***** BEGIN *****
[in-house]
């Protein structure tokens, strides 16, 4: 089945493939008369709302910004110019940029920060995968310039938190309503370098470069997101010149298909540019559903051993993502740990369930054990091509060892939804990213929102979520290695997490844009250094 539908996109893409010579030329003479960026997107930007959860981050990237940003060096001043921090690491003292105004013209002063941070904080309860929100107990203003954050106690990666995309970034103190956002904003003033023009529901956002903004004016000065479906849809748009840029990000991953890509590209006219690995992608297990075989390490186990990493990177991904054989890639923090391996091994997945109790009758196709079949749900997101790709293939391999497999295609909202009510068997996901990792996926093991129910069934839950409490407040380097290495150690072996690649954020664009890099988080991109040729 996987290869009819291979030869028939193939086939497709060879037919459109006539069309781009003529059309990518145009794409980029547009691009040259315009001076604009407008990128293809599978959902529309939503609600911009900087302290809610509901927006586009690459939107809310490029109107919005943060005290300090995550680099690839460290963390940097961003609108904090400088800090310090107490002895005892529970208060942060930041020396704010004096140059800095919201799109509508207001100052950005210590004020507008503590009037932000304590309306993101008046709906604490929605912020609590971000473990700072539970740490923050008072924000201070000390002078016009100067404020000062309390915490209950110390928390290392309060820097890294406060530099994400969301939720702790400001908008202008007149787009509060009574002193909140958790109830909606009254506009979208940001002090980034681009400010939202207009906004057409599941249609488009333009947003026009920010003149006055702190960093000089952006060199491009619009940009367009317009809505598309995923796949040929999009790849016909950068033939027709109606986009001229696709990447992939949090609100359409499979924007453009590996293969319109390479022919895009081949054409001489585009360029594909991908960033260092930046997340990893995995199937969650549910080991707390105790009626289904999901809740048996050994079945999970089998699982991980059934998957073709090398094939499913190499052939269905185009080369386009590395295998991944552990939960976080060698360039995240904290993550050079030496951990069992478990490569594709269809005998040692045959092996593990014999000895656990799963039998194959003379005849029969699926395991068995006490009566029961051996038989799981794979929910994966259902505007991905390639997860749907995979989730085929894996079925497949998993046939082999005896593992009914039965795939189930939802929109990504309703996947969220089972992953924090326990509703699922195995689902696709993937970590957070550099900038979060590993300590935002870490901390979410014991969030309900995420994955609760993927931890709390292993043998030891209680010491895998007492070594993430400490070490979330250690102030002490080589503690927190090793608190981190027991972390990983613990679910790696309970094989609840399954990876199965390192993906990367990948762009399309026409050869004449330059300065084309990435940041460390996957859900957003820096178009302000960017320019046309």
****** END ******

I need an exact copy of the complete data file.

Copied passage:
[in-house]
């Protein structure tokens, strides 16, 4: 089945493939008369709302910004110019940029920060995968310039938190309503370098470069997101010149298909540019559903051993993502740990369930054990091509060892939804990213929102979520290695997490844009250094 539908996109893409010579030329003479960026997107930007959860981050990237940003060096001043921090690491003292105004013209002063941070904080309860929100107990203003954050106690990666995309970034103190956002904003003033023009529901956002903004004016000065479906849809748009840029990000991953890509590209006219690995992608297990075989390490186990990493990177991904054989890639923090391996091994997945109790009758196709079949749900997101790709293939391999497999295609909202009510068997996901990792996926093991129910069934839950409490407040380097290495150690072996690649954020664009890099988080991109040729 996987290869009819291979030869028939193939086939497709060879037919459109006539069309781009003529059309990518145009794409980029547009691009040259315009001076604009407008990128293809599978959902529309939503609600911009900087302290809610509901927006586009690459939107809310490029109107919005943060005290300090995550680099690839460290963390940097961003609108904090400088800090310090107490002895005892529970208060942060930041020396704010004096140059800095919201799109509508207001100052950005210590004020507008503590009037932000304590309306993101008046709906604490929605912020609590971000473990700072539970740490923050008072924000201070000390002078016009100067404020000062309390915490209950110390928390290392309060820097890294406060530099994400969301939720702790400001908008202008007149787009509060009574002193909140958790109830909606009254506009979208940001002090980034681009400010939202207009906004057409599941249609488009333009947003026009920010003149006055702190960093000089952006060199491009619009940009367009317009809505598309995923796949040929999009790849016909950068033939027709109606986009001229696709990447992939949090609100359409499979924007453009590996293969319109390479022919895009081949054409001489585009360029594909991908960033260092930046997340990893995995199937969650549910080991707390105790009626289904999901809740048996050994079945999970089998699982991980059934998957073709090398094939499913190499052939269905185009080369386009590395295998991944552990939960976080060698360039995240904290993550050079030496951990069992478990490569594709269809005998040692045959092996593990014999000895656990799963039998194959003379005849029969699926395991068995006490009566029961051996038989799981794979929910994966259902505007991905390639997860749907995979989730085929894996079925497949998993046939082999005896593992009914039965795939189930939802929109990504309703996947969220089972992953924090326990509703699922195995689902696709993937970590957070550099900038979060590993300590935002870490901390979410014991969030309900995420994955609760993927931890709390292993043998030891209680010491895998007492070594993430400490070490979330250690102030002490080589503690927190090793608190981190027991972390990983613990679910790696309970094989609840399954990876199965390192993906990367990948762009399309026409050869004449330059300065084309990435940041460390996957859900957003820096178009302000960017320019046309």